A poor fund manager with no skill will not be helped by an ESG tool box. Like a poor surgeon with the latest robotic cutting tools.... that surgeon will simply cut your artery more cleanly and swiftly ensuring a quicker death.
A skilled fund manager should be helped by the ESG tool box. A part of me is happy if other fund managers can't get to grips with it - that puts the odds more in my favour.
Still, for those looking for “proof” I think there are studies taken together that offer a strong level of evidence.
- “S” Works. Does the stock market fully value intangibles? Employee satisfaction and equity prices by Alex Edmans.
“…These findings have three main implications. First, consistent with human capital-centered theories of the firm, employee satisfaction is positively correlated with shareholder returns and need not represent managerial slack. Second, the stock market does not fully value intangibles, even when independently verified by a highly public survey on large firms. Third, certain socially responsible investing (SRI) screens may improve investment returns…”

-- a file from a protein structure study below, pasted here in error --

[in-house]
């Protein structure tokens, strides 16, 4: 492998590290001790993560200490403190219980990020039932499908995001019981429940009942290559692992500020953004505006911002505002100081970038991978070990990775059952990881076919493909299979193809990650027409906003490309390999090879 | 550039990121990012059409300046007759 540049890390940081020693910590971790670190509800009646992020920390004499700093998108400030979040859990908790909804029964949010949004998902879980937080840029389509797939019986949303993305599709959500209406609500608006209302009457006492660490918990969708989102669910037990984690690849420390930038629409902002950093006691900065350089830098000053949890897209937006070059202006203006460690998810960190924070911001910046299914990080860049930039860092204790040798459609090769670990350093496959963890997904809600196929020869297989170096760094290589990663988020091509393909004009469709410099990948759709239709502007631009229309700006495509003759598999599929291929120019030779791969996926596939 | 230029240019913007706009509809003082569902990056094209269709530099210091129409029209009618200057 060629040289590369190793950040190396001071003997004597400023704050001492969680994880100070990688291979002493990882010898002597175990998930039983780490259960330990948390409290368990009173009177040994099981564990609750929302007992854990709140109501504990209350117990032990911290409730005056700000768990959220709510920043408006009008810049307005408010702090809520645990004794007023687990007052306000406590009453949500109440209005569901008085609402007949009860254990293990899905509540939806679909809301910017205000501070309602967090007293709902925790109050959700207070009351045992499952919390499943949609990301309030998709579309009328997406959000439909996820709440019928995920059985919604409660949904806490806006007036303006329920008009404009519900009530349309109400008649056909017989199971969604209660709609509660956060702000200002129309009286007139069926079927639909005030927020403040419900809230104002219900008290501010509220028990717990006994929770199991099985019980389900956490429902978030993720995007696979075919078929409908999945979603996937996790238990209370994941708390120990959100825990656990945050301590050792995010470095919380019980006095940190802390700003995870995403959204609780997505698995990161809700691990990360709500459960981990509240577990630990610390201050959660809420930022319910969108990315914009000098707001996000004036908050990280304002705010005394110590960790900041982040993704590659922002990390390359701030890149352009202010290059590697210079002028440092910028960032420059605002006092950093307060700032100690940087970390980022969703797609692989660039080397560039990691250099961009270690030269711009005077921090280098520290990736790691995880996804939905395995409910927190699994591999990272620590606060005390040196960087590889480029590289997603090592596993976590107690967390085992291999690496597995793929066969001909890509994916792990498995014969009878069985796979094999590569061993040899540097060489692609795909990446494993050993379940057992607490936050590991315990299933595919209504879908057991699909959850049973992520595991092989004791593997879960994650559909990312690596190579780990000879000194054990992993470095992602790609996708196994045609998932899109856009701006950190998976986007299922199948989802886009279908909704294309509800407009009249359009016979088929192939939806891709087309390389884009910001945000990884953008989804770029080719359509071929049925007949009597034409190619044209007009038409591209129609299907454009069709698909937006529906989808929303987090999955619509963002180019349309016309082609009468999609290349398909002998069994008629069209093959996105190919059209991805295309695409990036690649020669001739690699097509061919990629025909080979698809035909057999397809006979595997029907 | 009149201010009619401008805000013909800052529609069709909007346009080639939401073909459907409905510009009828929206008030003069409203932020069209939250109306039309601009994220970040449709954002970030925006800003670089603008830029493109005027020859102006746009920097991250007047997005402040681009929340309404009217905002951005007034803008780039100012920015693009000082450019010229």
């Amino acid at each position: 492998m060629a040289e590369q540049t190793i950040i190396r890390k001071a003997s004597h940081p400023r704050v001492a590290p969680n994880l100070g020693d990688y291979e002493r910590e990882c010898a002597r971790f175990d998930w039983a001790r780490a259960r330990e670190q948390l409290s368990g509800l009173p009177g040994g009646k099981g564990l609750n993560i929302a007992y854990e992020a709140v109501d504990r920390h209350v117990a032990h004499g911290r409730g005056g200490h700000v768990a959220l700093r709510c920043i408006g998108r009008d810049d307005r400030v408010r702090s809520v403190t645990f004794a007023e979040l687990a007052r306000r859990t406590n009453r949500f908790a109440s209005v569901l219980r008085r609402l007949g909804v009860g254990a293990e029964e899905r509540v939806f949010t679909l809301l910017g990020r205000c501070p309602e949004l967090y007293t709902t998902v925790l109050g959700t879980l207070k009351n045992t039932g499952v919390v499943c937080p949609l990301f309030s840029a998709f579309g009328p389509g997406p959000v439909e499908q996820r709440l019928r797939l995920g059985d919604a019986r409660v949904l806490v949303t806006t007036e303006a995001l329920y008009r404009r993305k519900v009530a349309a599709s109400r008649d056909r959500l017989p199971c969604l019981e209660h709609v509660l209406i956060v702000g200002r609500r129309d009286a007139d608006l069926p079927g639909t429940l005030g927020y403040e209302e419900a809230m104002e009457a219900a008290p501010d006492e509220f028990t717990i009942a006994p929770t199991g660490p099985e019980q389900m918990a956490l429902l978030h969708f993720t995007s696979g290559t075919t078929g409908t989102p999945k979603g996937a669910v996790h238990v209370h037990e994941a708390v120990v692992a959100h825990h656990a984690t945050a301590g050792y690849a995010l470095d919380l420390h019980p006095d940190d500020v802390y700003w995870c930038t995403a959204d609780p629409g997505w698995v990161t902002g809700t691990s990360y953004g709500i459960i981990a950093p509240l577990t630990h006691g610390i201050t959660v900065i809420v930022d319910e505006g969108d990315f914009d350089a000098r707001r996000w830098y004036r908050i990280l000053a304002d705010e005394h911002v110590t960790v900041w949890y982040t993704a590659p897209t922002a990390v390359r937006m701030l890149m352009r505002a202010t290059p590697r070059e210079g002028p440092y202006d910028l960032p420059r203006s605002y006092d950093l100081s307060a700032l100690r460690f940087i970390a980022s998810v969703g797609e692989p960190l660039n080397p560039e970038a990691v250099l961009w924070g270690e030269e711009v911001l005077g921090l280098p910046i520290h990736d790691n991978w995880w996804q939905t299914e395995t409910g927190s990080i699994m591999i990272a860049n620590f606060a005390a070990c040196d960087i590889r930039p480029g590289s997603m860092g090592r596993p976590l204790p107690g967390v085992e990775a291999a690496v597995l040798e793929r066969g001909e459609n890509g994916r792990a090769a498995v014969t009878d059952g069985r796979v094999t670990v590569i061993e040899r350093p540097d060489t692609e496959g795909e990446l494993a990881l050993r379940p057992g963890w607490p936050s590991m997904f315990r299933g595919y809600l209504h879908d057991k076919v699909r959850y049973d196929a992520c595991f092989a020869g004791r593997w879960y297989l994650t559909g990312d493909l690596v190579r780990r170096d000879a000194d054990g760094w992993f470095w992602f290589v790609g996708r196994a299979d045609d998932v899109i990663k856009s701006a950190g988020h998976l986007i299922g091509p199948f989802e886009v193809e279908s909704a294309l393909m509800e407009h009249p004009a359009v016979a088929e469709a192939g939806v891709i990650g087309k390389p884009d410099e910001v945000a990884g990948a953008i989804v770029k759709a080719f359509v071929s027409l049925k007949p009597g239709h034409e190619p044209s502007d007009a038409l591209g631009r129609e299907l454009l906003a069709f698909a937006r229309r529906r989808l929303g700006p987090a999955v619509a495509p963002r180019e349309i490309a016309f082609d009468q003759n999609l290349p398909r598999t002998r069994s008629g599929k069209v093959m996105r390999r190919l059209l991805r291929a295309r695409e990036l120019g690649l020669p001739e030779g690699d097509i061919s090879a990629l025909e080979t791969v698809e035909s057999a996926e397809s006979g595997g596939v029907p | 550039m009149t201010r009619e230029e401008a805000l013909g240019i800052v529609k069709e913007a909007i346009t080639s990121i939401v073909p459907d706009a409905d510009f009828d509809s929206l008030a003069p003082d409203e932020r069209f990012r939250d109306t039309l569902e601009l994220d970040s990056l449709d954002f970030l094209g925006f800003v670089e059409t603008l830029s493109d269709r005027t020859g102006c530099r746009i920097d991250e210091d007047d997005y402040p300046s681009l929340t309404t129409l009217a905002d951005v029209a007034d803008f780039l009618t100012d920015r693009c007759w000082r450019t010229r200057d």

My take: while the study is correlational, it does control for industries, factor risk, and a broad set of observable characteristics. That makes it robust. And even if this factor is not the causal driver, it is likely to be correlational to another intangible which is the causal driver (eg good management processes).
It makes theoretical sense. Satisfied employees = more productive employees = better company = better stock returns.
This is confirmed by my conversations with CEOs and other business managers.
Employees are important. The culture they work in is in important. I doubt many people would argue employees are not important to a business.
One can explain what might be happening.